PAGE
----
If you’ve ever injured yourself, whether you’ve broken an arm or a leg — you are probably familiar with the astounding inconvenience that comes with having a plaster cast. Wrapping it in plastic whenever you shower, accumulating a pallet worth of stains and dirt on the surface and that one itch you can never get.
Making casts this way seem pretty irrational until you consider their redeeming quality that makes them significantly better than their alternatives — their customizability. Wrapping a broken leg in plaster, for instance is much easier than trying to fit any other kind of durable material around it.
However, let’s pretend for a second that you could somehow image your leg. Then well, you could print a cast in the exact shape of your leg using whatever material you’d like.
The material could be water resistant, perforated, glow-in-the-dark — really whatever you want it to be.
How? Using 3D printing!
3D printing is a kind of additive manufacturing that has to do with creating an object by slicing it into many cross sections and printing these cross sections one on top of the other.
In this article, we are going to cover how to design a 3D printed leg cast (although, without the fancy imaging part).
To design the cast, I used a program called TinkerCAD which is a free online CAD (computer assisted design) platform which you can use to design 3D printable objects.
TinkerCAD has a library with a bunch of different shapes, numbers and letters which you can use to build basically anything.
But since they don’t have a leg brace just lying around we’ll have to use segmentation — i.e breaking the larger cast up into smaller shapes and then putting them all together.
Step 1: The Outline
The outline of the cast can be broken down into two paraboloids and a cylinder, like so.
- The long paraboloid has a diameter of 73 mm and a height of 190 mm.
- The shorter paraboloid has a length of 53 mm, a width of 73 mm and a height of 68 mm
- The cylinder has a diameter of 49 mm and a height of 121 mm
Then, we merge all the shapes.
Now, these two shapes are independent and since we want them to be one collective shape, we’ll select both of them and press the group function. This basically sticks them together so if you move one, you move the other.
Step 2: The Interior
Now, of course, we need the cast to be hollow and have no bottom. So, we’ll duplicate the shape and decrease it’s length and width by 4 mm (two on each side). We’ll then make it a hole and merge it into the body of the solid shape.
A hole is essentially negative space, so whenever it is merged with another object, it will make a hole of that shape in the object.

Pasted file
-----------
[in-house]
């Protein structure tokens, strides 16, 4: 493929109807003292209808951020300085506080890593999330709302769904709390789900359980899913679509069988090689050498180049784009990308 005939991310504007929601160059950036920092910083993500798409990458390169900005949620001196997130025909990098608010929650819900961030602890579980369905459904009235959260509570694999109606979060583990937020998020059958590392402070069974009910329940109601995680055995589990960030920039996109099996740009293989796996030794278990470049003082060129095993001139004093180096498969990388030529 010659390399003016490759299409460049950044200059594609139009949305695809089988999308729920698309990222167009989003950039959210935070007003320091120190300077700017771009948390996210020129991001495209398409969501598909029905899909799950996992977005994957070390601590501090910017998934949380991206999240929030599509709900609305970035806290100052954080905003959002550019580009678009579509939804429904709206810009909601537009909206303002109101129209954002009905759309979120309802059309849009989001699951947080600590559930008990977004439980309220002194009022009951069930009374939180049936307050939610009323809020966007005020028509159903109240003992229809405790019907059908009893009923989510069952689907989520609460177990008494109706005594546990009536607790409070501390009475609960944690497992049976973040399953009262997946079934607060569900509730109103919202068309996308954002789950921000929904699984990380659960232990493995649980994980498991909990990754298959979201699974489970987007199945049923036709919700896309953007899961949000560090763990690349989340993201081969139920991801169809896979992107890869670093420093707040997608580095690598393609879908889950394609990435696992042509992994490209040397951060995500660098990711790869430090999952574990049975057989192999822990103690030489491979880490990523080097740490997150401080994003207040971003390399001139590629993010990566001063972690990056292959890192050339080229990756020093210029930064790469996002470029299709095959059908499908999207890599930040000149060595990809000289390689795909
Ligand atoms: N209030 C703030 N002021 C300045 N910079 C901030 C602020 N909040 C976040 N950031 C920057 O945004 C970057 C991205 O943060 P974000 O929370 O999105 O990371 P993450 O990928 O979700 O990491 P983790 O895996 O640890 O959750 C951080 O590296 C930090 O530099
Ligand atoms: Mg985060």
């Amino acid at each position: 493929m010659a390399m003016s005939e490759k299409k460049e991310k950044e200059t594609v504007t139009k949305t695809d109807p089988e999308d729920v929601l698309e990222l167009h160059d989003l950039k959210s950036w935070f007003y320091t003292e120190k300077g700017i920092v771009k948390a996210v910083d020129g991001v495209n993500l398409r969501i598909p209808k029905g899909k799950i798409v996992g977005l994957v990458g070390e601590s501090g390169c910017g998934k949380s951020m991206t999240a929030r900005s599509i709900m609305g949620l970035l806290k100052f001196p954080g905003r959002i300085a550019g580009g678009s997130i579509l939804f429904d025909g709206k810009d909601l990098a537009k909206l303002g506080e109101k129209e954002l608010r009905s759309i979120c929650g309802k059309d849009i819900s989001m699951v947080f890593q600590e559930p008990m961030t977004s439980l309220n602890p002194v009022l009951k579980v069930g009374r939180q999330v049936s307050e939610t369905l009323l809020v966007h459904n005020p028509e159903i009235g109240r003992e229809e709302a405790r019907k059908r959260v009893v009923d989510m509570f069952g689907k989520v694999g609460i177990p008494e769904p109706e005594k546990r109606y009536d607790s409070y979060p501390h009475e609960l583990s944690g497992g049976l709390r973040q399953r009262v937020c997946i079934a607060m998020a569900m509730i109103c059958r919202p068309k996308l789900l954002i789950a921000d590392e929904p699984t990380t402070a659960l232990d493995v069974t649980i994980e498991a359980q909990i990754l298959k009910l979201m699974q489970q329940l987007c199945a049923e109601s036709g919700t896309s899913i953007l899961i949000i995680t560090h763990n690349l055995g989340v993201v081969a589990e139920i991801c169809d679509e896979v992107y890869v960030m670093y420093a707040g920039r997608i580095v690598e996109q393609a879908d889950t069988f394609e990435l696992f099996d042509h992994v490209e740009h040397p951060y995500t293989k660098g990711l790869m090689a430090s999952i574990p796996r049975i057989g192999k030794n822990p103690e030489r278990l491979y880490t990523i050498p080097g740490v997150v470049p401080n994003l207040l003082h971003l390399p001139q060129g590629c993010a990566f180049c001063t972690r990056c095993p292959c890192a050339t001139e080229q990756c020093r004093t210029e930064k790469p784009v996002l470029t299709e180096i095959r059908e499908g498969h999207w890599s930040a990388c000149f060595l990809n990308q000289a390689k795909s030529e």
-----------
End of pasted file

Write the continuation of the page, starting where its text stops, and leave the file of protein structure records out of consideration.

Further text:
Kind of like how when you walk through a snowbank, your boot makes a hole which is shaped like your foot in the snow.
Step 3: The Bottom Surface
After the rim of the cast flairs out, we want it to curve a little bit, so we’ll add the outline of an oval to the bottom.
To do this, we’ll take a cylinder, shrink it down to a height of 5 mm, make its length 52 mm and it’s width 76 mm . We’ll then duplicate it, decrease it’s length and width by 4 mm, make it a hold and merge it with the original one. Then, of course, group the two objects.
We’ll then lift the remainder of the cast up by by 5 mm — and place it on the outline.
Step 4: The Smaller Holes
Now in order to fasten the cast around the leg, we need holes which the straps can be threaded through. We are going to make three holes, each with a length and height of 40 mm.
To do this, we’ll take a cube, change it’s length and height to 40 mm and increase its width to 80 cm. Turn it into a hole and duplicate it twice, so there are three identical holes. Then, we’ll put these holes through the back of the cast so that they poke out of each side and group everything.
Next, we’ll cut the cast down the middle to separate it into two halves. To do this, we’ll make a rectangle with length and width and height, make it a hold and group it through the center of the cast.
Finally, we’ll add a little hole in the front shaped like a rectangle. We’ll take a cube, change it’s length and width to 8 mm and 16 mm and its height to 20 mm. Rotate it by 30 degrees (or so it’s roughly parallel with the surface of the cast), make it a hole, merge it with the cast and group everything.
Now, of course, this cast won’t fit perfectly on everyone’s leg, but it is a basic template for a cast that can be customizable to anyone’s leg. And, depending on what materials you print it in, it might solve all the inconveniences you get with your current cast!